Marni Rolston likes to think of herself as giving little massages to the sheep that lay on the table in front of her.
She isn't really massaging Sheep #17, but the thought is more pleasant than admitting she's using her bare fingers to spread its wool and look for lice, the Montana State University research associate said recently at the Fort Ellis Research Center near Bozeman.
Two crews working under spotlights were counting lice as part of an eight-week study sponsored by the Montana Sheep Institute at MSU. Researchers said an increasing number of Montanans are reporting the African blue louse in their sheep. The purpose of the study is to see if a chemical that kills lice on cattle is effective on sheep. The product contains an insecticide and insect growth regulator.
Heavy infestations of African blue lice can hurt sheep and pocketbooks alike, said Hayes Goosey, research scientist in MSU's animal and range sciences department and one of four researchers leading the study. Montanans who sell sheep lose money because the external parasite competes for nutrients. The sheep don't gain weight like they should, and ewes that carry too many lice can have anemia. If they're pregnant or nursing, they have less food for their lambs.
Growers who raise sheep for wool also lose money. The sucking lice remove more blood than they can digest, so they excrete the undigested blood and that stains the wool. The lice also break wool strands, which is a result of nutrient deficiency.
Jack Lloyd, another researcher on the project, said the African blue louse has been found on sheep in Wyoming, Idaho and Utah, as well as Montana. Therefore, the experiment will serve more than Montanans.
"All of these states will benefit," said Lloyd, professor emeritus at the University of Wyoming and a veterinary entomologist for 38 years.
Other researchers on the project are Greg Johnson, MSU professor of veterinary entomology, and Rodney Kott, MSU Extension Sheep Specialist. Helping them are others from Johnson's lab; Brenda Robinson, manager of MSU's Wool Lab; and Reid Redden, research associate with the Montana Sheep Institute.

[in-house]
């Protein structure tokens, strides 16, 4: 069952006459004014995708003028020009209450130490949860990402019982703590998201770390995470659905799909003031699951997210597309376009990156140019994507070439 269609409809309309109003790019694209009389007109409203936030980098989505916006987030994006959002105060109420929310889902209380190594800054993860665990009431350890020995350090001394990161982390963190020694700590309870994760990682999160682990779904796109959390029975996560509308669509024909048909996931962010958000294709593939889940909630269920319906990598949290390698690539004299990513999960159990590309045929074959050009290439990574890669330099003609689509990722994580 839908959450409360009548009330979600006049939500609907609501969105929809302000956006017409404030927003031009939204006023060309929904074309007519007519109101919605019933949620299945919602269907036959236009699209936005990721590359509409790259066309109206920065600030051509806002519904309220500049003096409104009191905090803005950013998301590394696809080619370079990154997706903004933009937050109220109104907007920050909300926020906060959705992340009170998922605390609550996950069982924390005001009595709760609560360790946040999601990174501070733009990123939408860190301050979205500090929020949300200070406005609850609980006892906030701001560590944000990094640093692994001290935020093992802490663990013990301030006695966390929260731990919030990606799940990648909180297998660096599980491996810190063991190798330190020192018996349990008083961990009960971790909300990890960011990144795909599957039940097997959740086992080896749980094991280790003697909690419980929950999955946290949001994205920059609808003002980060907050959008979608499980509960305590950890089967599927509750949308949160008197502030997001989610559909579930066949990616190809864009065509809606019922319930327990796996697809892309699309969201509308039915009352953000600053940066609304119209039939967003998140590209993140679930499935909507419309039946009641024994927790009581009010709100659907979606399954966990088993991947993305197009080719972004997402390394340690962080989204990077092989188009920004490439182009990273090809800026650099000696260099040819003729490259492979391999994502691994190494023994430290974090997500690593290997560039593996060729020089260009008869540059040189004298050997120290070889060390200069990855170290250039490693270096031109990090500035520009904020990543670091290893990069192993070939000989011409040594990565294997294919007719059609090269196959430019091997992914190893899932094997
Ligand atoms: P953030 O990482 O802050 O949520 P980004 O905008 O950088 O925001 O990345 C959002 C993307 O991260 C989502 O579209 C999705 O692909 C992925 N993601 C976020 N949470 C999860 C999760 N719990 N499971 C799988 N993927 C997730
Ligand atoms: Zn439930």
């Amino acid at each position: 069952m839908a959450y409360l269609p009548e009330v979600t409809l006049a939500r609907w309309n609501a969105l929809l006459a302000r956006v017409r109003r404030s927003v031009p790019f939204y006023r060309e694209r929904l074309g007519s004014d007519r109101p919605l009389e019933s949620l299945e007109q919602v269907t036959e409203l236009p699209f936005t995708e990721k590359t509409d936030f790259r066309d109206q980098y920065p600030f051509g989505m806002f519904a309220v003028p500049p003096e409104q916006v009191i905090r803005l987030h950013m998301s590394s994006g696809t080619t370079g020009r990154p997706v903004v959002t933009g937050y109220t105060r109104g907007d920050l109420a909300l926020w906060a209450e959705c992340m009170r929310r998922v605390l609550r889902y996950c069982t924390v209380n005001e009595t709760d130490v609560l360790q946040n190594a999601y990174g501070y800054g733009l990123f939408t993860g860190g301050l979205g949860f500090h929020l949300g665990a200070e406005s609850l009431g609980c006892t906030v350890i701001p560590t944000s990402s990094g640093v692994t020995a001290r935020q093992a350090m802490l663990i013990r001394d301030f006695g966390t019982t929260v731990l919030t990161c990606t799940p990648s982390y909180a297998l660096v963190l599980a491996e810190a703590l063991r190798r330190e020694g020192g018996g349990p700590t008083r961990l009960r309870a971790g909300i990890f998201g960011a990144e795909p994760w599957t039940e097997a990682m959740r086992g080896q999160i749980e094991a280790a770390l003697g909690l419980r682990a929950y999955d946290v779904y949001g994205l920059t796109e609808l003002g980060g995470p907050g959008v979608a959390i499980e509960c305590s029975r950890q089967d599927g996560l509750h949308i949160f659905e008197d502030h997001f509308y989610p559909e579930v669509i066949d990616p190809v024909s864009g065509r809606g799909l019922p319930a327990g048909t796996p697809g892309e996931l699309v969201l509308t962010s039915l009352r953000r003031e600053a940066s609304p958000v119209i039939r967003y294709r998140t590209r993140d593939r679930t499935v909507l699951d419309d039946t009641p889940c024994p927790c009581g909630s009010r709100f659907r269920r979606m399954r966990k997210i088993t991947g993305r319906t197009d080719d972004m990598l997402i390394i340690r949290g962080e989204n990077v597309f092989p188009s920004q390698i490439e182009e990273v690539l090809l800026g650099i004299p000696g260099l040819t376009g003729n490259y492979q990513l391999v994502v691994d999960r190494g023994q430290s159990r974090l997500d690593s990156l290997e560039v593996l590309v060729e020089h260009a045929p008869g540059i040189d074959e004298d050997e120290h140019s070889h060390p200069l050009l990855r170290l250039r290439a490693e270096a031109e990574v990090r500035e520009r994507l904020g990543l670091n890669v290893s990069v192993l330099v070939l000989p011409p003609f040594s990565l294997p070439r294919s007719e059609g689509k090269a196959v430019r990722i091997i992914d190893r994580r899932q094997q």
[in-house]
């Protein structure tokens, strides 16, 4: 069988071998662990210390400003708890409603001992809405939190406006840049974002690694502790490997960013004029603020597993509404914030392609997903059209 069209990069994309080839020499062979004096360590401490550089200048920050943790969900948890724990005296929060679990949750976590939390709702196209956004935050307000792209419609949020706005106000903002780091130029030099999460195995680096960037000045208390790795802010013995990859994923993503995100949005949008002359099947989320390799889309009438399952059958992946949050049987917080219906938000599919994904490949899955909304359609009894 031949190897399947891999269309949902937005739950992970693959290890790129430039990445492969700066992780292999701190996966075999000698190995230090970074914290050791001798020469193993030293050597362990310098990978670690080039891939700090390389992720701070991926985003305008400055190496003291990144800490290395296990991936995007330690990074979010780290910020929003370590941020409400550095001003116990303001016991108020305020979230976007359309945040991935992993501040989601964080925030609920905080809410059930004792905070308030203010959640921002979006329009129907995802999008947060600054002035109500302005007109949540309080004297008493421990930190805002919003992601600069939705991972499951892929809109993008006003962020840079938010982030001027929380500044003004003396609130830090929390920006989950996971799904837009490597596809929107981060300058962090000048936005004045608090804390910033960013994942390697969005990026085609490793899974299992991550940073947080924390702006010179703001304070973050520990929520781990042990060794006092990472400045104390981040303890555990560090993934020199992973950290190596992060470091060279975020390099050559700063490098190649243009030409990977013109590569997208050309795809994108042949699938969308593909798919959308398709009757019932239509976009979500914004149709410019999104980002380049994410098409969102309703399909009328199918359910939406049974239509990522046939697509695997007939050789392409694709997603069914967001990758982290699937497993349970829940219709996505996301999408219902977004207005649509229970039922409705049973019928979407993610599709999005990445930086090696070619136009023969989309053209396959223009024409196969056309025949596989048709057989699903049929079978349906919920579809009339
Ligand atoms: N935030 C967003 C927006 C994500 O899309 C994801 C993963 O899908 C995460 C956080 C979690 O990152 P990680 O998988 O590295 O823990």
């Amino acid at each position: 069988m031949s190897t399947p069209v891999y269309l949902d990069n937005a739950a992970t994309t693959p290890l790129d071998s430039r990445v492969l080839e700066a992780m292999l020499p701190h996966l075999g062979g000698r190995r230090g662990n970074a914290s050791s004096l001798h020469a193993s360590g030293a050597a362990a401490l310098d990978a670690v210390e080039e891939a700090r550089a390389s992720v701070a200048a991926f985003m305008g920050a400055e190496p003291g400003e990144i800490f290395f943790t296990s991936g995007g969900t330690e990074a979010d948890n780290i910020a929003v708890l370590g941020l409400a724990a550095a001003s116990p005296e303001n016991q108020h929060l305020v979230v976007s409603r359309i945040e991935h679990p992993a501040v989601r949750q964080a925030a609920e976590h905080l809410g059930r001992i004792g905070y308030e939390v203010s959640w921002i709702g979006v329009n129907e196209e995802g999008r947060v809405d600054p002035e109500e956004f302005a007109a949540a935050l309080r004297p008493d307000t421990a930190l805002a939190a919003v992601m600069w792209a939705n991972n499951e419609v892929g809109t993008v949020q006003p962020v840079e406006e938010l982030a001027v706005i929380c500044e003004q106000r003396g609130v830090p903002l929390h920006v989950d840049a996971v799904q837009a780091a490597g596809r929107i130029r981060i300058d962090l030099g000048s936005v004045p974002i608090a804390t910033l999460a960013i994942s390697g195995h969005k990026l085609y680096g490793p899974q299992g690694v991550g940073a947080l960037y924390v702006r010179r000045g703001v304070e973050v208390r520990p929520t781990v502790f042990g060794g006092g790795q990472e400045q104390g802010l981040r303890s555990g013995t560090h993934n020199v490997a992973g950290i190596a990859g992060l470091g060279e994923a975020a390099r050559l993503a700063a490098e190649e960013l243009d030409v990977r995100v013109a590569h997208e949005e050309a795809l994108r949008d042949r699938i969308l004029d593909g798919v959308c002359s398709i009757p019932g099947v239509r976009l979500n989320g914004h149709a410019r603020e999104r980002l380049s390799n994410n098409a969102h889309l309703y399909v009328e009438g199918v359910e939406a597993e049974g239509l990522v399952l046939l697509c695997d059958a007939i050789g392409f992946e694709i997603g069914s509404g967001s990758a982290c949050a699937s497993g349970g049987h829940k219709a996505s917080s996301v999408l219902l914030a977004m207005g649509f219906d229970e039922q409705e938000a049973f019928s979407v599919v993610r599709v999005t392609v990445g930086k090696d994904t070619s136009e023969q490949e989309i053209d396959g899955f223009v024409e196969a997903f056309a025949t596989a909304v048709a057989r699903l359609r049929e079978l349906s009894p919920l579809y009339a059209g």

The study started Jan. 16 and uses 32 Rambouillet sheep borrowed from a Montana producer, Johnson said. All the sheep were less than a year old. Separated from other sheep at Fort Ellis, the sheep in this project are divided into four groups of eight animals each. One group received no treatment for lice. A second group received the recommended treatment. The third group received double the recommended treatment. The fourth group received double the recommended treatment, but in a diluted form. Treatment involves applying a liquid chemical directly on the skin for about six inches along the sheep's back. The chemical then moves to other parts of the sheep's body through the wool.
The crew's first inspection, coming four weeks after the experiment began, showed that Sheep #17 carried only about five lice. At the beginning of the project, it had 21 lice. Sheep #17 was in the untreated group.
The report for another untreated animal was much different. The crew found 171 lice on a shoulder, 20 on a loin, 86 on the neck, 140 on the back and 930 on the rib area of Sheep #12. With hands starting to discolor from dried blood and excreted by-products, the crew ended up finding about 1,500 lice on one side alone. After flipping the animal and inspecting the other side, they reported 2,459 in all.
"We don't know a lot about the lice, how it's distributed over the animal, so we're looking at different parts of the body on both sides of each animal," Johnson said. This experiment hasn't been done anywhere before on the African blue louse, he added.
The crews counted lice on 32 sheep in one day and found their hands dirty, but amazingly soft from lanolin in the wool. They weren't worried about carrying lice home with them, because the lice are species specific, Johnson said. They won't jump onto humans. Besides being found on sheep, the African blue louse uses goats as a host in the southwest United States. Californians have also reported infestations on deer.
After four more weeks, the lice crews will inspect the sheep again, Johnson said. The experiment will then be finished. The researchers will analyze the results and tell the company that made the product if it can add sheep to its label. The designation would make it legal to apply the product on sheep.
The study was funded largely by Kott and the Montana Sheep Institute.
Cite This Page: